If you are experiencing hand, wrist and forearm pain, you may want to try a wrist support for your computer keyboard and mouse.  

However there are conflicting messages as to if wrists supports are beneficial or hinder pain while at the desk.

This article will guide you through what the wrist pain could be, why it happens, and how you can use a wrist support properly that could help increase comfort while at your desk.

What Causes Wrist Pain?

The wrist joint consists of a very narrow tunnel (approx. 3cm wide) of 9 tendons and the median nerve as well as a vital artery and veins to the hand that are encased by bones and the flexor reticulum ligament.

(See below image for more detail)

When any of the tendons swell or degenerate, it causes pressure on the median nerve that can form a condition called Carpal Tunnel Syndrome.

Wrist joint consisting of tendons and the median nerve surrounded by bone and ligament.  This small tunnel is approximately 3cm in width.

Tendons can swell by the repetitive, frequent use of the hands when the wrist is in an extended or flexed position.

They can also become inflamed when there is frequent pressure on the flexor reticulum cause by resting you wrist on the desk while typing or using your mouse for long periods of time.

What are Wrist Supports?

Wrist supports were created to be a cushioning support when you use your keyboard and/or mouse.  It stopped the user from placing the wrist joint on the hard desk that aggravated the tendons and caused Carpal Tunnel Syndrome

keyboard wrist support

Example of a keyboard  and mouse wrist support.

However shortly after being recommended, wrists supports were also causing users Carpal Tunnel Syndrome as their wrists were being placed on the supports for longer, and the wrist joint still experienced pressure from the wrist support.  For more information on Carpal Tunnel Syndrome and ergonomic solutions, please visit here.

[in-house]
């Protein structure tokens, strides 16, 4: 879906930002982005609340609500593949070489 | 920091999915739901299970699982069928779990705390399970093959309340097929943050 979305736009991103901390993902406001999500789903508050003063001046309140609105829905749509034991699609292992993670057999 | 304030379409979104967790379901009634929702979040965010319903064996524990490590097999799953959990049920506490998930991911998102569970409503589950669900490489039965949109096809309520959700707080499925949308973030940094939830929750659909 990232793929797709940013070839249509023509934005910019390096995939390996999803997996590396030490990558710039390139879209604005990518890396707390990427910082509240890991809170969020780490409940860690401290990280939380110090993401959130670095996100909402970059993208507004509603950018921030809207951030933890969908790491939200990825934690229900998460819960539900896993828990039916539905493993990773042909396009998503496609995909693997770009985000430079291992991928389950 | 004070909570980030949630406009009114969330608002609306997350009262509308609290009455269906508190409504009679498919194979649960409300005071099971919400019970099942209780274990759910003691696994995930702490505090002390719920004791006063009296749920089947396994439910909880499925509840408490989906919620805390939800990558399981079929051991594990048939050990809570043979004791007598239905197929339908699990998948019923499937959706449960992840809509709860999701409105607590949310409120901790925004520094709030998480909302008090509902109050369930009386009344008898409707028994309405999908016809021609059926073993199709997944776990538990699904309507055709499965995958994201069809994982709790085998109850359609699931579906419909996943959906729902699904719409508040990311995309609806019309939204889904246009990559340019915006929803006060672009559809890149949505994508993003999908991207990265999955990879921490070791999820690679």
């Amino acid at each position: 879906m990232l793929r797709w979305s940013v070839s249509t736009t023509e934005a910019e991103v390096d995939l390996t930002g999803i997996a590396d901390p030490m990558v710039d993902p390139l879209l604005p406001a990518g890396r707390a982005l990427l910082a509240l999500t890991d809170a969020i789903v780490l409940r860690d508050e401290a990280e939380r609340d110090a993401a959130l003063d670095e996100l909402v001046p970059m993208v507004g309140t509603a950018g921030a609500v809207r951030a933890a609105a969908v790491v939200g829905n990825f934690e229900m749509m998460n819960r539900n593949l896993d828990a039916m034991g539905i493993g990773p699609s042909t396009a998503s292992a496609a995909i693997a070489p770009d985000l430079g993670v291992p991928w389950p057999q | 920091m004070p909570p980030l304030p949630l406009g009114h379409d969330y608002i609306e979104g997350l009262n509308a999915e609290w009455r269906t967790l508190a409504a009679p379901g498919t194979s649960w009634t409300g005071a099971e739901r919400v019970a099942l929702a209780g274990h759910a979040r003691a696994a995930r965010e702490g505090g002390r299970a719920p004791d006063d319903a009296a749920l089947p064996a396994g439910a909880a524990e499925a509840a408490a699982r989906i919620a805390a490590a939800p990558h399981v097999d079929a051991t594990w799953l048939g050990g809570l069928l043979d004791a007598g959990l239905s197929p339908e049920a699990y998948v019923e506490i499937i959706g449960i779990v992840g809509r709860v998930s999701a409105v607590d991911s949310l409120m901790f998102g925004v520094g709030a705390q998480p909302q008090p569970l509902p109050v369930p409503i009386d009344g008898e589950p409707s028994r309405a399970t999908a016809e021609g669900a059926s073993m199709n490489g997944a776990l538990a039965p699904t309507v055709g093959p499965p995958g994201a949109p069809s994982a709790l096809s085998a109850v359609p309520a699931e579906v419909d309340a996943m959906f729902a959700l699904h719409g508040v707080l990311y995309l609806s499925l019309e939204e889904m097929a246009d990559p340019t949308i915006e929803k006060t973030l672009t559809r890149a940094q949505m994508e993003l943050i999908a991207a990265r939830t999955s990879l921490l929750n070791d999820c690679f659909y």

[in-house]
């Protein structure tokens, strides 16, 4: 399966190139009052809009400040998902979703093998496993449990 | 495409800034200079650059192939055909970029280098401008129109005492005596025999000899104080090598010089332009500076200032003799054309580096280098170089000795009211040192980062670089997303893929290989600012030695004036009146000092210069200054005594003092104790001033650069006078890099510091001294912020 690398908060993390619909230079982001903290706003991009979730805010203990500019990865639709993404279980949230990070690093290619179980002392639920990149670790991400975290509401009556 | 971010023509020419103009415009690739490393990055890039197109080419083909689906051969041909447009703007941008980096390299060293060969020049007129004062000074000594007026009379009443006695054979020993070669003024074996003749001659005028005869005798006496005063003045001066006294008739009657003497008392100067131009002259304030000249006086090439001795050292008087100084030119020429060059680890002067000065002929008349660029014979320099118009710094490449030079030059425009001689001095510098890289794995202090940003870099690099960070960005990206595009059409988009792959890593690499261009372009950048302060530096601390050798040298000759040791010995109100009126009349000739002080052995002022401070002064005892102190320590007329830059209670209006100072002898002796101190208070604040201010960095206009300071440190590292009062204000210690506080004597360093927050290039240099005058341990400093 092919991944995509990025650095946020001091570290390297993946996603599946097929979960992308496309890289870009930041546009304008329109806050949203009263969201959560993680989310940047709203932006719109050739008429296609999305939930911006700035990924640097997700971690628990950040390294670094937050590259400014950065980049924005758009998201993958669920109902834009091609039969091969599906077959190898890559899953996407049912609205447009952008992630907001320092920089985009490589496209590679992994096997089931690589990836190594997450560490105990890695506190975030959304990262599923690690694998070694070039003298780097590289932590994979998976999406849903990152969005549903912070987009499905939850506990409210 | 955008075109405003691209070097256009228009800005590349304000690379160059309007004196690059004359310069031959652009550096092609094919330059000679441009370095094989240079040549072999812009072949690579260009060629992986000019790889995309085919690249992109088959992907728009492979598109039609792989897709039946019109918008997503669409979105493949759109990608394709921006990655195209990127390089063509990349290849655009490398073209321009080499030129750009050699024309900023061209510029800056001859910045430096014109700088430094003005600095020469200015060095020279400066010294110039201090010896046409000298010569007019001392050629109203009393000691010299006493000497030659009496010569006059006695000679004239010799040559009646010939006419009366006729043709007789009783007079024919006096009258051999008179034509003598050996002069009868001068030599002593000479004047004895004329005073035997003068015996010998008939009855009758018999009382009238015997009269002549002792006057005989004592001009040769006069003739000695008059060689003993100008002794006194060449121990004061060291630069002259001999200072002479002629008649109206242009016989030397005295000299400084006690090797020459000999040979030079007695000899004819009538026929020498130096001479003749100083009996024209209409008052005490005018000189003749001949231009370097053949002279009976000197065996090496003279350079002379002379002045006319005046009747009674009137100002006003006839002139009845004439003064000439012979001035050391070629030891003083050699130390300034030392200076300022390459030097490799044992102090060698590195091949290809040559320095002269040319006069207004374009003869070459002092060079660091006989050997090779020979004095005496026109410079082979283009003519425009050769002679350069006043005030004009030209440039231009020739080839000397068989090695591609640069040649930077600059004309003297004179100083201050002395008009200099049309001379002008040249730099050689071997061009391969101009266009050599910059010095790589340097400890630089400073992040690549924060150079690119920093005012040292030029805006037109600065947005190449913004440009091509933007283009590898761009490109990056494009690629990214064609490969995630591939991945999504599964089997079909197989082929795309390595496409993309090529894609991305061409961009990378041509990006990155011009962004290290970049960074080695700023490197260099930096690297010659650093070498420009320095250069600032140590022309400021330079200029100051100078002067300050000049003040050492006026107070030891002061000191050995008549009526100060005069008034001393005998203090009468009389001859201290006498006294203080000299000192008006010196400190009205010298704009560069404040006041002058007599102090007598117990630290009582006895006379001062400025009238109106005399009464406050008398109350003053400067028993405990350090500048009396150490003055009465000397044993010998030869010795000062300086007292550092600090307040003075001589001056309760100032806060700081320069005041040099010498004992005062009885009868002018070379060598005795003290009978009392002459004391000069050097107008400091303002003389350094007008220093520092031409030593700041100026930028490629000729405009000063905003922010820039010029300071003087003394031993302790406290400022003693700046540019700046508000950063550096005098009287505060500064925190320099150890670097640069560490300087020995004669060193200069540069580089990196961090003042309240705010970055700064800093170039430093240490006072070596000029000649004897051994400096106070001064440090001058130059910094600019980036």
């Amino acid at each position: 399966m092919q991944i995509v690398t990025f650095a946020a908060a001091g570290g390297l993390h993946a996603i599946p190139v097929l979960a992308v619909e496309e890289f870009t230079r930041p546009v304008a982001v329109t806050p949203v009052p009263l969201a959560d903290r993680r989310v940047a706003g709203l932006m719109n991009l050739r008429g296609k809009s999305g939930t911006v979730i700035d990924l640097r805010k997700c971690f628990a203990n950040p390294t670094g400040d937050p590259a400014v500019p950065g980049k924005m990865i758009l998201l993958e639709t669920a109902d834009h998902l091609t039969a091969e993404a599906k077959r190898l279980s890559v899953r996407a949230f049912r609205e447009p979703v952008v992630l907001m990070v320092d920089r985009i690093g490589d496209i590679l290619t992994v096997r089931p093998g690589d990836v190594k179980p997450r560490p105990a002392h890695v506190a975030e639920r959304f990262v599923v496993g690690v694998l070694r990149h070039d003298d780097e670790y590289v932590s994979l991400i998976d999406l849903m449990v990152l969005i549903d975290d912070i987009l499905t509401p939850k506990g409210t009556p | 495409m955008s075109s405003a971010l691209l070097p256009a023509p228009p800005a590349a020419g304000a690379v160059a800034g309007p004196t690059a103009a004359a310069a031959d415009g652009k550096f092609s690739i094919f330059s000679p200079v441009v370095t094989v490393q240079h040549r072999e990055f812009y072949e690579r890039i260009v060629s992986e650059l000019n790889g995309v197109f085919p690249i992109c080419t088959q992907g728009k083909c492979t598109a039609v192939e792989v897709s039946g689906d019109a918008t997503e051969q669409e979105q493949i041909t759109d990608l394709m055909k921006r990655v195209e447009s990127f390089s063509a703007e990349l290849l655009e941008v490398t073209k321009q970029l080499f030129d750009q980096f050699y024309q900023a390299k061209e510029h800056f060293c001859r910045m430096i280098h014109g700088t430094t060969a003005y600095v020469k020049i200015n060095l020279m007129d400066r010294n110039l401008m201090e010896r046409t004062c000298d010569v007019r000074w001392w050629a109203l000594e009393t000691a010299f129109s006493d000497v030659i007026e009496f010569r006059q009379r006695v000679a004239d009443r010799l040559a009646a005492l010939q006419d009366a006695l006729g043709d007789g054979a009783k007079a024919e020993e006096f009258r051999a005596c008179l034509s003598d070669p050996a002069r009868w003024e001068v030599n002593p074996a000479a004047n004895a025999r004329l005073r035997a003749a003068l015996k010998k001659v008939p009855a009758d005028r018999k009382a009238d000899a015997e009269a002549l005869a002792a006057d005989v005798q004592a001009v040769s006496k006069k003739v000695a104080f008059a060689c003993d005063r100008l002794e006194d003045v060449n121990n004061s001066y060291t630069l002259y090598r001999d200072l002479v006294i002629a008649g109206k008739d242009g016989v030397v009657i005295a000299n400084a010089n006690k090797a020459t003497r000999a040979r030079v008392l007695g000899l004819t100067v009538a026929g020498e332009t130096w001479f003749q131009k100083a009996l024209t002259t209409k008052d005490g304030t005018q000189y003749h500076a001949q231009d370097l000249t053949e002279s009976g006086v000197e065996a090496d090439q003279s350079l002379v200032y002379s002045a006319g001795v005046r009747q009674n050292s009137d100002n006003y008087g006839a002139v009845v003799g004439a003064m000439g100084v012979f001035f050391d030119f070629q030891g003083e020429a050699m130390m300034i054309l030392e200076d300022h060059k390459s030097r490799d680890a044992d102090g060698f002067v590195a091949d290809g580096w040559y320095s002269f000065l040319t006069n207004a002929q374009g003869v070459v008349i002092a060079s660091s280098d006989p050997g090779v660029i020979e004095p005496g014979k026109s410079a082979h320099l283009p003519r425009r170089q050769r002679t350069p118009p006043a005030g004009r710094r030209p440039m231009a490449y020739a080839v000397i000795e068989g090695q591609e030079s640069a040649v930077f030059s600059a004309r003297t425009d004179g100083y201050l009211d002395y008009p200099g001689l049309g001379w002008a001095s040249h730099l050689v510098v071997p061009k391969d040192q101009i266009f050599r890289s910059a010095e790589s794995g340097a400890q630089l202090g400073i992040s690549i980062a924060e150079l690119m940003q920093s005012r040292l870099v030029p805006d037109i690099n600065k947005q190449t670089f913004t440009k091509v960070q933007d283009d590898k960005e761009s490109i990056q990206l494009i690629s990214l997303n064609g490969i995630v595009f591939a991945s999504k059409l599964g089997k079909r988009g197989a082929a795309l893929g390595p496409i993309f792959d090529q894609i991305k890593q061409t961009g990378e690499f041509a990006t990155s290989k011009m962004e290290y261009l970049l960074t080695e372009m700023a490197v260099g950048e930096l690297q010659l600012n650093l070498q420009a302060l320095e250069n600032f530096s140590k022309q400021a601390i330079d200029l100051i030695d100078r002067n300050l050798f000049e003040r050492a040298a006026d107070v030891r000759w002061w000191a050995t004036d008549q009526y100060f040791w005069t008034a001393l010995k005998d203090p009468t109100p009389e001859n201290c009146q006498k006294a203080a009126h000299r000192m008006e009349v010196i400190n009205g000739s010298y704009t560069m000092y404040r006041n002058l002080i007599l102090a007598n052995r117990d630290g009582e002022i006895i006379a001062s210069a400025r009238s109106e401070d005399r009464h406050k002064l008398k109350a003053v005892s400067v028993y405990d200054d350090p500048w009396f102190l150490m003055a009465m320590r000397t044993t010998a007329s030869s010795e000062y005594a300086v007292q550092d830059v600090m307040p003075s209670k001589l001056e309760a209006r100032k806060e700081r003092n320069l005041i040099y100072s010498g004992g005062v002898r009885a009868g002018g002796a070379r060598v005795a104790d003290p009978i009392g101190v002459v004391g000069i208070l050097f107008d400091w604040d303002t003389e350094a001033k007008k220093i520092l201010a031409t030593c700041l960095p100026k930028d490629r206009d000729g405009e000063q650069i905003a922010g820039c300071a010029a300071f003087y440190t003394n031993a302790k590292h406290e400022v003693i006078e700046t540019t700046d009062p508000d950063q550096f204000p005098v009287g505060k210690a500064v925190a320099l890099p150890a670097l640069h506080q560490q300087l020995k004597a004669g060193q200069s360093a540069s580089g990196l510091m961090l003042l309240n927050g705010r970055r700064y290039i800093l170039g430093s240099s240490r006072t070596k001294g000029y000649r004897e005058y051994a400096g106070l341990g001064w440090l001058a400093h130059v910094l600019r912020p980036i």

• Wrist supports for your keyboard and mouse can have benefits to a computer worker, however they need to be placed and used correctly to see these benefits.  

    • Julia Hillen

      Occupational Therapist, No More Pain Ergonomics

Correct Positioning of a Wrist Support

When we think of a wrist support, we imagine that we place the support on the wrist joint itself, however this is the crucial mistake.  

Position 1: Wrist Support on Palm of Hand

Place the wrist support so that the palm of the hand touches the support and leaves a gap between the wrist joint and the desk.  See below image for example.


Example of how to position the wrist rest while typing on the computer.

Position 2: Wrist Support on Forearm

Place the wrist support away from the wrist joint up the forearm.  This still provides rest for the hands while working on the computer and does not place any pressure on the Carpal Tunnel.

Important Consideration

If you have invested in a wrist support for a keyboard, ensure that you only use the tool sparingly.  

The palms or forearms should not be rested on the wrist support for long periods of time.  This may mean you will need to re-train your typing technique so that your wrists are hovering over the keyboard as opposed to resting on a support or the desk.  The support should be for intermittent use while in between typing sessions.


A wrist support can bring many benefits to your office desk with providing more comfort and support for rest breaks while typing as well as reducing the risk of the condition, Carpal Tunnel Syndrome.

As long as you position your wrist support correctly and use it sparingly, it will become a staple to your typing needs.

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